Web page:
Guam is a volcanic island, surrounded by coral reefs. Halfway up the island is a relatively flat calcareous coral plateau, bordered by coastal cliffs, dug with galleries. The other half is punctuated with hills in the centre and mountains in the south, divided by rivers and waterfalls.
The coasts are a succession of sand beaches, rocks, cliffs and mangroves.
Despite its 'unincorporated territory' status, Guam remains greatly influenced by the United States. Though tourists most often visit Guam to enjoy its beaches, the island's towns also have interesting tourist attractions to offer. This notably includes the capital, Agana.
Located in the middle of the Pacific Ocean, Guam benefits from a tropical climate that isn't too hot thanks to the trade winds, which are the reason for the country's lush vegetation. More than 600 plant species have been listed in Guam. The island is also known for its multicoloured bougainvilleas and it jasmine.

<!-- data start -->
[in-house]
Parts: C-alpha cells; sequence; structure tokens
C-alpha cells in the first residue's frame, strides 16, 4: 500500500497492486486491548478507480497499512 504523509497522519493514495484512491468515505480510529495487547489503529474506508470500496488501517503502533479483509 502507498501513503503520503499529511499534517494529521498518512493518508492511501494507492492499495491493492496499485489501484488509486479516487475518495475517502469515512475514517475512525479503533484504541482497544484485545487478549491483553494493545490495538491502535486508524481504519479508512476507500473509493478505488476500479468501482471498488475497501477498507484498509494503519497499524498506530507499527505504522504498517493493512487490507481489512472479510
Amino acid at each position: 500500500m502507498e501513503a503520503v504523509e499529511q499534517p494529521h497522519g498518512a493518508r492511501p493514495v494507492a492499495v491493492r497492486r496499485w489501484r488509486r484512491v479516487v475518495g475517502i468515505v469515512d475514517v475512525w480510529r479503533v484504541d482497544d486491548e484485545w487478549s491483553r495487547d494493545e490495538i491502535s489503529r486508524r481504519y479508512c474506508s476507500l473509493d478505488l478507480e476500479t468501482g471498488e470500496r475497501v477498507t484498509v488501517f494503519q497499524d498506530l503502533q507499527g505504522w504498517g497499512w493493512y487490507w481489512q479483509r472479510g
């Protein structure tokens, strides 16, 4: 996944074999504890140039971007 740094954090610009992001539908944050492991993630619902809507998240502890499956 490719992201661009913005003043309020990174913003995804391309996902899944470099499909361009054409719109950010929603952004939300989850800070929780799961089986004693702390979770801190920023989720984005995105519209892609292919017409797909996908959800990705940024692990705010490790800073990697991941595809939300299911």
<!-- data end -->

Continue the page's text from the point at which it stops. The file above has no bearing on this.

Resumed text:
There has been a large decrease in the endemic fauna since the Second World War. The reason? The introduction of a snake that caused the extinction of 12 bird species, as well as the disappearance of 2 bat species and 3 species of lizards.
Above all else, Guam is a paradise for divers. The reefs are home to a rich variety of underwater fauna composed of many different species, like barracudas, king mackerels, blue marlins, octopuses, turtles and starfish.
The culture of Guam is undeniably linked to the traditions and customs of the Chamorro people. Strongly marked by symbolism, the Chamorro culture is expressed in the daily life of the villages through dance, music, games, the cuisine and sailing. The artisanry here consists of the baskets and rug weaving, which are both often very colourful. To get an insight into just how rich the Chamorro culture is, head to the market of Chamorro Village.
The Spanish influence can be seen in the architecture of some of the buildings and stone bridges.